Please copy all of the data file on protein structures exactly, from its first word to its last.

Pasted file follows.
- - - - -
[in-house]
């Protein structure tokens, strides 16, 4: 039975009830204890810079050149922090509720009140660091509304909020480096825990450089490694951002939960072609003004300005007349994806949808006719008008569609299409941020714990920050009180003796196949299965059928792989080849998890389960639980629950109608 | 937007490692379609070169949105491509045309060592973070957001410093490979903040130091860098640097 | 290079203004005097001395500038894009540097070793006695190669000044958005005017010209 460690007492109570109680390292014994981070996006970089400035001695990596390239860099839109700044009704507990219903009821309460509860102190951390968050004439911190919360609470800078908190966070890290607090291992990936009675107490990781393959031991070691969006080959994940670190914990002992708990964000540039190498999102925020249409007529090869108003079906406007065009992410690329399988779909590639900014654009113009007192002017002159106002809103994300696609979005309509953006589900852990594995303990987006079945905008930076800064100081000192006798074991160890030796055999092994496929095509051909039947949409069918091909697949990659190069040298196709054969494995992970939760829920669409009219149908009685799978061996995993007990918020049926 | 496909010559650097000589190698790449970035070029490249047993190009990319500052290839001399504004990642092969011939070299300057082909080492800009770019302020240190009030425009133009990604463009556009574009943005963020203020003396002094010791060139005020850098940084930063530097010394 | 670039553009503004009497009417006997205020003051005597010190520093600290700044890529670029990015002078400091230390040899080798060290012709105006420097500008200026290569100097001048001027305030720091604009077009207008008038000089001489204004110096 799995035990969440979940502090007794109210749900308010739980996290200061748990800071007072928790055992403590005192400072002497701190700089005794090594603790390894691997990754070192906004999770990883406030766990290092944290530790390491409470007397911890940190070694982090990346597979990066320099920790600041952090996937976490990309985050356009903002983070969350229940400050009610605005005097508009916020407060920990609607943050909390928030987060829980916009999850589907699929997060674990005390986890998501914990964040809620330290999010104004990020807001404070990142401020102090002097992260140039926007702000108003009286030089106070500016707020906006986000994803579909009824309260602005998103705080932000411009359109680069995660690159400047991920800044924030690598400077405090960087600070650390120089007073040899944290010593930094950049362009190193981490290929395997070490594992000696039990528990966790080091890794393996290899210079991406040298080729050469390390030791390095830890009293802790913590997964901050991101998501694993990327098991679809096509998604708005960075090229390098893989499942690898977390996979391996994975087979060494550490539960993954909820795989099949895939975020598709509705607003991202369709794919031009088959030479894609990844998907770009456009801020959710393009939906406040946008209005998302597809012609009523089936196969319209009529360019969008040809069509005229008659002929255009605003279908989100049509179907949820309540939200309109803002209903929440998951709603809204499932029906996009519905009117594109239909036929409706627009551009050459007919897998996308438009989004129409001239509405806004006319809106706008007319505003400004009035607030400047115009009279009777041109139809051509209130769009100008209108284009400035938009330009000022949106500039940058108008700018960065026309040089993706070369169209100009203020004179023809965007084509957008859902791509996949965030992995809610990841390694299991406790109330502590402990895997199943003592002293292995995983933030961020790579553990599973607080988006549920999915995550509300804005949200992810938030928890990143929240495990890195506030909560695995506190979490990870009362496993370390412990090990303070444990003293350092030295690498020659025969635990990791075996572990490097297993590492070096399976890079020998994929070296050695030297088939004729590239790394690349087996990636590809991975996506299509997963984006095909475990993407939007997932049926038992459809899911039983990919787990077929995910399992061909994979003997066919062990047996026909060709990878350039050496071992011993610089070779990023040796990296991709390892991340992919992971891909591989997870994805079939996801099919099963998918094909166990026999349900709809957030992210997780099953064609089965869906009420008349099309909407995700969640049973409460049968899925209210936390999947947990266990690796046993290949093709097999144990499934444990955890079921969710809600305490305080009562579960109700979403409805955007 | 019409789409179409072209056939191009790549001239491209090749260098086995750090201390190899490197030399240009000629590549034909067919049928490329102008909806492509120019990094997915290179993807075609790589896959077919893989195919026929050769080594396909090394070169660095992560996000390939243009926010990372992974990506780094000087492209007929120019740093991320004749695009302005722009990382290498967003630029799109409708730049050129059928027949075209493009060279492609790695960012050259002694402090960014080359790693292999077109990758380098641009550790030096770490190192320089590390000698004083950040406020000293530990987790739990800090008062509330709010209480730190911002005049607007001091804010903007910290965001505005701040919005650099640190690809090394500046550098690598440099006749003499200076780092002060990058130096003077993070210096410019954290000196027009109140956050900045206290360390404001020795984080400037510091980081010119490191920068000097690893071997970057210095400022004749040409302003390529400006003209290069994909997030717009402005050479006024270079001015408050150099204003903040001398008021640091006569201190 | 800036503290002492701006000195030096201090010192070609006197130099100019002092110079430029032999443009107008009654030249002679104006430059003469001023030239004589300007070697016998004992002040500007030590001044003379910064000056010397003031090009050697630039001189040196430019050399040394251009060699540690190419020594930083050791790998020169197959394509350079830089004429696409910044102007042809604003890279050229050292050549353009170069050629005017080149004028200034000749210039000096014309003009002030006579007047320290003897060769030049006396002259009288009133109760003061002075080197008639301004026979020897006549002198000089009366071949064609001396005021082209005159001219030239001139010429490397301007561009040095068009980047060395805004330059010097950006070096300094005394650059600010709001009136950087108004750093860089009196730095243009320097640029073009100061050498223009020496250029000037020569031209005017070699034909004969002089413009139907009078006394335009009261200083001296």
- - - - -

[in-house]
């Protein structure tokens, strides 16, 4: 039975009830204890810079050149922090509720009140660091509304909020480096825990450089490694951002939960072609003004300005007349994806949808006719008008569609299409941020714990920050009180003796196949299965059928792989080849998890389960639980629950109608 | 937007490692379609070169949105491509045309060592973070957001410093490979903040130091860098640097 | 290079203004005097001395500038894009540097070793006695190669000044958005005017010209 460690007492109570109680390292014994981070996006970089400035001695990596390239860099839109700044009704507990219903009821309460509860102190951390968050004439911190919360609470800078908190966070890290607090291992990936009675107490990781393959031991070691969006080959994940670190914990002992708990964000540039190498999102925020249409007529090869108003079906406007065009992410690329399988779909590639900014654009113009007192002017002159106002809103994300696609979005309509953006589900852990594995303990987006079945905008930076800064100081000192006798074991160890030796055999092994496929095509051909039947949409069918091909697949990659190069040298196709054969494995992970939760829920669409009219149908009685799978061996995993007990918020049926 | 496909010559650097000589190698790449970035070029490249047993190009990319500052290839001399504004990642092969011939070299300057082909080492800009770019302020240190009030425009133009990604463009556009574009943005963020203020003396002094010791060139005020850098940084930063530097010394 | 670039553009503004009497009417006997205020003051005597010190520093600290700044890529670029990015002078400091230390040899080798060290012709105006420097500008200026290569100097001048001027305030720091604009077009207008008038000089001489204004110096 799995035990969440979940502090007794109210749900308010739980996290200061748990800071007072928790055992403590005192400072002497701190700089005794090594603790390894691997990754070192906004999770990883406030766990290092944290530790390491409470007397911890940190070694982090990346597979990066320099920790600041952090996937976490990309985050356009903002983070969350229940400050009610605005005097508009916020407060920990609607943050909390928030987060829980916009999850589907699929997060674990005390986890998501914990964040809620330290999010104004990020807001404070990142401020102090002097992260140039926007702000108003009286030089106070500016707020906006986000994803579909009824309260602005998103705080932000411009359109680069995660690159400047991920800044924030690598400077405090960087600070650390120089007073040899944290010593930094950049362009190193981490290929395997070490594992000696039990528990966790080091890794393996290899210079991406040298080729050469390390030791390095830890009293802790913590997964901050991101998501694993990327098991679809096509998604708005960075090229390098893989499942690898977390996979391996994975087979060494550490539960993954909820795989099949895939975020598709509705607003991202369709794919031009088959030479894609990844998907770009456009801020959710393009939906406040946008209005998302597809012609009523089936196969319209009529360019969008040809069509005229008659002929255009605003279908989100049509179907949820309540939200309109803002209903929440998951709603809204499932029906996009519905009117594109239909036929409706627009551009050459007919897998996308438009989004129409001239509405806004006319809106706008007319505003400004009035607030400047115009009279009777041109139809051509209130769009100008209108284009400035938009330009000022949106500039940058108008700018960065026309040089993706070369169209100009203020004179023809965007084509957008859902791509996949965030992995809610990841390694299991406790109330502590402990895997199943003592002293292995995983933030961020790579553990599973607080988006549920999915995550509300804005949200992810938030928890990143929240495990890195506030909560695995506190979490990870009362496993370390412990090990303070444990003293350092030295690498020659025969635990990791075996572990490097297993590492070096399976890079020998994929070296050695030297088939004729590239790394690349087996990636590809991975996506299509997963984006095909475990993407939007997932049926038992459809899911039983990919787990077929995910399992061909994979003997066919062990047996026909060709990878350039050496071992011993610089070779990023040796990296991709390892991340992919992971891909591989997870994805079939996801099919099963998918094909166990026999349900709809957030992210997780099953064609089965869906009420008349099309909407995700969640049973409460049968899925209210936390999947947990266990690796046993290949093709097999144990499934444990955890079921969710809600305490305080009562579960109700979403409805955007 | 019409789409179409072209056939191009790549001239491209090749260098086995750090201390190899490197030399240009000629590549034909067919049928490329102008909806492509120019990094997915290179993807075609790589896959077919893989195919026929050769080594396909090394070169660095992560996000390939243009926010990372992974990506780094000087492209007929120019740093991320004749695009302005722009990382290498967003630029799109409708730049050129059928027949075209493009060279492609790695960012050259002694402090960014080359790693292999077109990758380098641009550790030096770490190192320089590390000698004083950040406020000293530990987790739990800090008062509330709010209480730190911002005049607007001091804010903007910290965001505005701040919005650099640190690809090394500046550098690598440099006749003499200076780092002060990058130096003077993070210096410019954290000196027009109140956050900045206290360390404001020795984080400037510091980081010119490191920068000097690893071997970057210095400022004749040409302003390529400006003209290069994909997030717009402005050479006024270079001015408050150099204003903040001398008021640091006569201190 | 800036503290002492701006000195030096201090010192070609006197130099100019002092110079430029032999443009107008009654030249002679104006430059003469001023030239004589300007070697016998004992002040500007030590001044003379910064000056010397003031090009050697630039001189040196430019050399040394251009060699540690190419020594930083050791790998020169197959394509350079830089004429696409910044102007042809604003890279050229050292050549353009170069050629005017080149004028200034000749210039000096014309003009002030006579007047320290003897060769030049006396002259009288009133109760003061002075080197008639301004026979020897006549002198000089009366071949064609001396005021082209005159001219030239001139010429490397301007561009040095068009980047060395805004330059010097950006070096300094005394650059600010709001009136950087108004750093860089009196730095243009320097640029073009100061050498223009020496250029000037020569031209005017070699034909004969002089413009139907009078006394335009009261200083001296």